No preview · Article · Dec 2016 · Journal of Medical Case Reports
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    ABSTRACT: We reported two rare cases of congenital diaphragmatic hernia with abdominal wall closure defect, which were not associated with septum transversum diaphragmatic defects or Fryns syndrome. Case presentation Case 1: a Japanese baby boy was delivered at 37 weeks’ gestation by urgent cesarean section because of the diagnosis of severe fetal distress. Congenital diaphragmatic hernia with omphalocele was prenatally diagnosed with fetal ultrasound. A ruptured omphalocele was confirmed at delivery. A silo was established on the day of his birth; direct closure of his diaphragmatic defect and abdominal wall closure was performed on the fifth day after his birth. Trisomy 13 was confirmed by genetic examination. His postoperative course was uneventful and he was discharged 5 months postnatally with home oxygen therapy. He was readmitted because of heart failure and died at 6 months. Case 2: a Japanese baby boy, who was prenatally diagnosed with gastroschisis, was delivered at 35 weeks’ gestation by urgent cesarean section because of the diagnosis of fetal distress. Silo construction using a wound retractor was performed on the day of his birth and direct abdominal closure was performed on the tenth day after his birth. Trisomy 21 was confirmed by genetic examination. Treatment for his respiratory distress was continued after surgery. A retrosternal hernia was revealed at 6 months and direct closure of retrosternal diaphragm with the resection of hernia sac was performed. His postoperative course was uneventful and he was discharged with home oxygen therapy. Attention should be paid to chromosomal abnormality in cases in which the coexistence of congenital diaphragmatic hernia and abdominal wall closure defect are observed.
    Preview · Article · Dec 2016 · Journal of Medical Case Reports
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    ABSTRACT: Background: The purpose of this study was to present a case of paraneoplastic systemic hypertension and fever in an undiagnosed primary ciliary body carcinoma arising in a painful blind eye. Case presentation: A 37-year-old white man with a history of blindness since childhood was enucleated for neovascular glaucoma because of intractable pain in his right eye. A histopathological examination revealed a ciliary body carcinoma. One year later, an invasive recurrence of his orbit and ethmoid was detected and a debulking procedure was performed. He had untreatable fever and multidrug-resistant systemic hypertension for 3 months before the neoplasm diagnosis. He recovered from fever and systemic hypertension only after tumor excision and relapsed 1 year later when synchronous tumor dissemination was shown through a computed tomography scan. Tumor metastases, despite surgery and chemotherapy, caused his death. Conclusions: Paraneoplastic symptoms such as fever and hypertension may be due to unrecognized ocular malignancy. This case report intends to emphasize the importance of histopathological examination of an enucleated phthisical painful blind eye.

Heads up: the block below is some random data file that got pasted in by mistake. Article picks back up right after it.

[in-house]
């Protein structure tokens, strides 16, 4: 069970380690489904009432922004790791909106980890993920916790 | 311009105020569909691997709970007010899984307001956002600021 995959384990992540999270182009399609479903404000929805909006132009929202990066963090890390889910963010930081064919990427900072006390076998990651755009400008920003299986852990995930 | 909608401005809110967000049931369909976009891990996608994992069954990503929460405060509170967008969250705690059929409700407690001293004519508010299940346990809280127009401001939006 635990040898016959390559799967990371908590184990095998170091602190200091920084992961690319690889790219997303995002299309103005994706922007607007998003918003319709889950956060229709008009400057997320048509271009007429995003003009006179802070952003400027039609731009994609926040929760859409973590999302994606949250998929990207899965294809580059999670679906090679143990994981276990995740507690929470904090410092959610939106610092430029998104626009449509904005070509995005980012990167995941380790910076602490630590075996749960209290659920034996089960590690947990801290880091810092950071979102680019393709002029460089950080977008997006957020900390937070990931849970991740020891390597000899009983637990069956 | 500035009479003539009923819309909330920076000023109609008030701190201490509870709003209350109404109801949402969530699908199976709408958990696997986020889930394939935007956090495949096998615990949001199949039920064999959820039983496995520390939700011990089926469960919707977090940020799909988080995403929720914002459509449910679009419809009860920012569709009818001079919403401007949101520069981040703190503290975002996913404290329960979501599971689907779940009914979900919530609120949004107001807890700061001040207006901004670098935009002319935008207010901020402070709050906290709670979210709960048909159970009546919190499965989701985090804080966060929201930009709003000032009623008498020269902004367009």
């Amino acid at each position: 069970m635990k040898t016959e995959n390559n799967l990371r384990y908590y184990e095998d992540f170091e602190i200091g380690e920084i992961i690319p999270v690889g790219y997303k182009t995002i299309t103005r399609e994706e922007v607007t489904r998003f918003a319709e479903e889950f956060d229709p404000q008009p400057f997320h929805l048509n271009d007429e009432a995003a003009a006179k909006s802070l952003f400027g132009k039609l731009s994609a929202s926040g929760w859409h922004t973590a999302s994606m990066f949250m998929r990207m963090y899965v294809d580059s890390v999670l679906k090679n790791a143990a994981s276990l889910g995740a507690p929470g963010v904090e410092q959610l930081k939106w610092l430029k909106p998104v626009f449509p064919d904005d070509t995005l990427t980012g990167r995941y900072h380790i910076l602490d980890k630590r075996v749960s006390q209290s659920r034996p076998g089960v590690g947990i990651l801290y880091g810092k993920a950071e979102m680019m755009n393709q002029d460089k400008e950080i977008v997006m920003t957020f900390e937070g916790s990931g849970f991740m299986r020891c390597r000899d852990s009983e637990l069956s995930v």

No preview · Article · Dec 2016 · Journal of Medical Case Reports
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    ABSTRACT: Hyperinsulinism-hyperammonemia syndrome is the second most common cause of congenital hyperinsulinism and is easily treated with diazoxide; however, the symptoms in our patient were very difficult to control with typical medical therapy. To the best of our knowledge, neither our patient’s mutation, nor a case of hyperinsulinism-hyperammonemia presenting with dysmorphic features and intrauterine growth restriction has previously been reported. Case presentation We describe a 2-year-old Hispanic girl with an unusual presentation of dysmorphic features and intrauterine growth restriction who was later found to have hyperinsulinism-hyperammonemia syndrome. Chromosomal microarray analysis revealed no copy number variants but demonstrated a high density of noncontiguous regions of homozygosity consistent with limited outbreeding. Sequencing of her GLUD1 gene revealed a previously undescribed mutation of cytosine to thymine at position 1519 resulting in an amino acid change of histidine to tyrosine at position 507. Although no functional studies were performed, function prediction tools in combination with our patient’s phenotype support the hypothesis that the mutation is deleterious. Despite treatment with a maximum dose of diazoxide (15 mg/kg/day), phenobarbital (8.5 mg/kg/day divided twice daily) and a protein-restricted diet, she has global developmental delay, and continues to have seizures and recurrent episodes of hypoglycemia. It remains unclear if her clinical presentation can be solely explained by hyperinsulinism-hyperammonemia syndrome or is the result of an undiagnosed recessive disorder related to her homozygosity. It is our hope that clinicians may learn from our patient when formulating treatment plans for refractory cases of hyperinsulinism-hyperammonemia and avoid the morbidities associated with delayed diagnosis and treatment.